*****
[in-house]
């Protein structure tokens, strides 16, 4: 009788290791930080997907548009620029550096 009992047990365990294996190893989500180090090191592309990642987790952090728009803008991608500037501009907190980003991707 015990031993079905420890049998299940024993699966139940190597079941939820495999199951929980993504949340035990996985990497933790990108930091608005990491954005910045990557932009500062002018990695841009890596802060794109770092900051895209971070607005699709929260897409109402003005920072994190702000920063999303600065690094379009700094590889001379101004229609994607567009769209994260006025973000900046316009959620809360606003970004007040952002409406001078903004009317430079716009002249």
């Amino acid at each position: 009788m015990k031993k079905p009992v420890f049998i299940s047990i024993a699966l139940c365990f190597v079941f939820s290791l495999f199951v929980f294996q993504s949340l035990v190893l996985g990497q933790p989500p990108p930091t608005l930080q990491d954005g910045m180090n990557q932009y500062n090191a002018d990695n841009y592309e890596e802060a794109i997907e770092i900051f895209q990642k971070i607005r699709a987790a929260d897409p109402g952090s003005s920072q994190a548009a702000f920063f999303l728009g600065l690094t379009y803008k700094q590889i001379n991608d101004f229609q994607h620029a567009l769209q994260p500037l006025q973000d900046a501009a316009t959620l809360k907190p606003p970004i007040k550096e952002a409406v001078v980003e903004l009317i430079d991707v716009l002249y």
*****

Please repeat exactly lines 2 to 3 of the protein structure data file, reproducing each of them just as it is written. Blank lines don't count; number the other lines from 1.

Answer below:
């Protein structure tokens, strides 16, 4: 009788290791930080997907548009620029550096 009992047990365990294996190893989500180090090191592309990642987790952090728009803008991608500037501009907190980003991707 015990031993079905420890049998299940024993699966139940190597079941939820495999199951929980993504949340035990996985990497933790990108930091608005990491954005910045990557932009500062002018990695841009890596802060794109770092900051895209971070607005699709929260897409109402003005920072994190702000920063999303600065690094379009700094590889001379101004229609994607567009769209994260006025973000900046316009959620809360606003970004007040952002409406001078903004009317430079716009002249």
């Amino acid at each position: 009788m015990k031993k079905p009992v420890f049998i299940s047990i024993a699966l139940c365990f190597v079941f939820s290791l495999f199951v929980f294996q993504s949340l035990v190893l996985g990497q933790p989500p990108p930091t608005l930080q990491d954005g910045m180090n990557q932009y500062n090191a002018d990695n841009y592309e890596e802060a794109i997907e770092i900051f895209q990642k971070i607005r699709a987790a929260d897409p109402g952090s003005s920072q994190a548009a702000f920063f999303l728009g600065l690094t379009y803008k700094q590889i001379n991608d101004f229609q994607h620029a567009l769209q994260p500037l006025q973000d900046a501009a316009t959620l809360k907190p606003p970004i007040k550096e952002a409406v001078v980003e903004l009317i430079d991707v716009l002249y």